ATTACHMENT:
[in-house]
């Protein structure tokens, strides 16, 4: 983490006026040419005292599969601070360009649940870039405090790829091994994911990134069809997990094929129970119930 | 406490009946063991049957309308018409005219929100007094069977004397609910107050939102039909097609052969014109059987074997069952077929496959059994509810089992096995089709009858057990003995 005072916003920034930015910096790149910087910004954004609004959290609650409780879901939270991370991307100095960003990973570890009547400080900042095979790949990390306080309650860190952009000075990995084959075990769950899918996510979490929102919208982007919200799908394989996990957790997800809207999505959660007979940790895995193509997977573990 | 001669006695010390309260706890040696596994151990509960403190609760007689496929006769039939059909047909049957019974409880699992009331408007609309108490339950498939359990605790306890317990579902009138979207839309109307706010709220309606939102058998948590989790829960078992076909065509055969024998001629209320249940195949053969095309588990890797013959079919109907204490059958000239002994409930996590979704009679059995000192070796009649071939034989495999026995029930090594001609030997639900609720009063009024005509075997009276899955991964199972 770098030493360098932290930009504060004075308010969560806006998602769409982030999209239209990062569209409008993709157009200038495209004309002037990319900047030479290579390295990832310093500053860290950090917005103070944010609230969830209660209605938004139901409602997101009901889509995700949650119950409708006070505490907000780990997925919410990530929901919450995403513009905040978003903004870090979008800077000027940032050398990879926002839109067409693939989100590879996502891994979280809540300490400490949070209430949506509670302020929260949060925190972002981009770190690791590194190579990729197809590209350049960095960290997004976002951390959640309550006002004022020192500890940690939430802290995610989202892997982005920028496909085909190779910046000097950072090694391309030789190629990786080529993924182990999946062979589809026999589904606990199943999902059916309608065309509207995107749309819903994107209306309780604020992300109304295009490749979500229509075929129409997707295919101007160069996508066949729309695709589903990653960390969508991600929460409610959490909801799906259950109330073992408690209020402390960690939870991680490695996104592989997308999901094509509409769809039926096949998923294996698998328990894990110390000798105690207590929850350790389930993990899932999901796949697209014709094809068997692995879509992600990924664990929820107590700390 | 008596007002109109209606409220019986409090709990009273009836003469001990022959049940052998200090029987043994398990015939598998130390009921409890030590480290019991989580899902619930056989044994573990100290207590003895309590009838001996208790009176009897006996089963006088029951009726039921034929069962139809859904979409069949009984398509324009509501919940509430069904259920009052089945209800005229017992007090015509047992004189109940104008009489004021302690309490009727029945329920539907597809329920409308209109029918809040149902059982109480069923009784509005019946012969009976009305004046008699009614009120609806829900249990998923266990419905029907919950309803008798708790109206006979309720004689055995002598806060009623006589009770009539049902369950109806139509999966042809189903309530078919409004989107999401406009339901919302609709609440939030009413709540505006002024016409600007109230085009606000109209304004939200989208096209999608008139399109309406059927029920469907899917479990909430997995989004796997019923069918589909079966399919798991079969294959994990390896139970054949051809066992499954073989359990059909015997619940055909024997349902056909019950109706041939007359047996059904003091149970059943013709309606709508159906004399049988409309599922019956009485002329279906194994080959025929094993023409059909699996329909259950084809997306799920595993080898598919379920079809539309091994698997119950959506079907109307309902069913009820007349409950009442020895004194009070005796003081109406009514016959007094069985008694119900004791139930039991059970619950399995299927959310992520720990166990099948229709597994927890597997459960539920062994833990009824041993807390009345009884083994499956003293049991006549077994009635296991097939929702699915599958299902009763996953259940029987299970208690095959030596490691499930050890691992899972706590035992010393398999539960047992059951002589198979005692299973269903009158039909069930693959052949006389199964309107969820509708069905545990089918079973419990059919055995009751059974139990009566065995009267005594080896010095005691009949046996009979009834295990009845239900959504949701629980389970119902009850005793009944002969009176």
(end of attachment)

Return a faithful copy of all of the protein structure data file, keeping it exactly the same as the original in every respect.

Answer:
[in-house]
């Protein structure tokens, strides 16, 4: 983490006026040419005292599969601070360009649940870039405090790829091994994911990134069809997990094929129970119930 | 406490009946063991049957309308018409005219929100007094069977004397609910107050939102039909097609052969014109059987074997069952077929496959059994509810089992096995089709009858057990003995 005072916003920034930015910096790149910087910004954004609004959290609650409780879901939270991370991307100095960003990973570890009547400080900042095979790949990390306080309650860190952009000075990995084959075990769950899918996510979490929102919208982007919200799908394989996990957790997800809207999505959660007979940790895995193509997977573990 | 001669006695010390309260706890040696596994151990509960403190609760007689496929006769039939059909047909049957019974409880699992009331408007609309108490339950498939359990605790306890317990579902009138979207839309109307706010709220309606939102058998948590989790829960078992076909065509055969024998001629209320249940195949053969095309588990890797013959079919109907204490059958000239002994409930996590979704009679059995000192070796009649071939034989495999026995029930090594001609030997639900609720009063009024005509075997009276899955991964199972 770098030493360098932290930009504060004075308010969560806006998602769409982030999209239209990062569209409008993709157009200038495209004309002037990319900047030479290579390295990832310093500053860290950090917005103070944010609230969830209660209605938004139901409602997101009901889509995700949650119950409708006070505490907000780990997925919410990530929901919450995403513009905040978003903004870090979008800077000027940032050398990879926002839109067409693939989100590879996502891994979280809540300490400490949070209430949506509670302020929260949060925190972002981009770190690791590194190579990729197809590209350049960095960290997004976002951390959640309550006002004022020192500890940690939430802290995610989202892997982005920028496909085909190779910046000097950072090694391309030789190629990786080529993924182990999946062979589809026999589904606990199943999902059916309608065309509207995107749309819903994107209306309780604020992300109304295009490749979500229509075929129409997707295919101007160069996508066949729309695709589903990653960390969508991600929460409610959490909801799906259950109330073992408690209020402390960690939870991680490695996104592989997308999901094509509409769809039926096949998923294996698998328990894990110390000798105690207590929850350790389930993990899932999901796949697209014709094809068997692995879509992600990924664990929820107590700390 | 008596007002109109209606409220019986409090709990009273009836003469001990022959049940052998200090029987043994398990015939598998130390009921409890030590480290019991989580899902619930056989044994573990100290207590003895309590009838001996208790009176009897006996089963006088029951009726039921034929069962139809859904979409069949009984398509324009509501919940509430069904259920009052089945209800005229017992007090015509047992004189109940104008009489004021302690309490009727029945329920539907597809329920409308209109029918809040149902059982109480069923009784509005019946012969009976009305004046008699009614009120609806829900249990998923266990419905029907919950309803008798708790109206006979309720004689055995002598806060009623006589009770009539049902369950109806139509999966042809189903309530078919409004989107999401406009339901919302609709609440939030009413709540505006002024016409600007109230085009606000109209304004939200989208096209999608008139399109309406059927029920469907899917479990909430997995989004796997019923069918589909079966399919798991079969294959994990390896139970054949051809066992499954073989359990059909015997619940055909024997349902056909019950109706041939007359047996059904003091149970059943013709309606709508159906004399049988409309599922019956009485002329279906194994080959025929094993023409059909699996329909259950084809997306799920595993080898598919379920079809539309091994698997119950959506079907109307309902069913009820007349409950009442020895004194009070005796003081109406009514016959007094069985008694119900004791139930039991059970619950399995299927959310992520720990166990099948229709597994927890597997459960539920062994833990009824041993807390009345009884083994499956003293049991006549077994009635296991097939929702699915599958299902009763996953259940029987299970208690095959030596490691499930050890691992899972706590035992010393398999539960047992059951002589198979005692299973269903009158039909069930693959052949006389199964309107969820509708069905545990089918079973419990059919055995009751059974139990009566065995009267005594080896010095005691009949046996009979009834295990009845239900959504949701629980389970119902009850005793009944002969009176």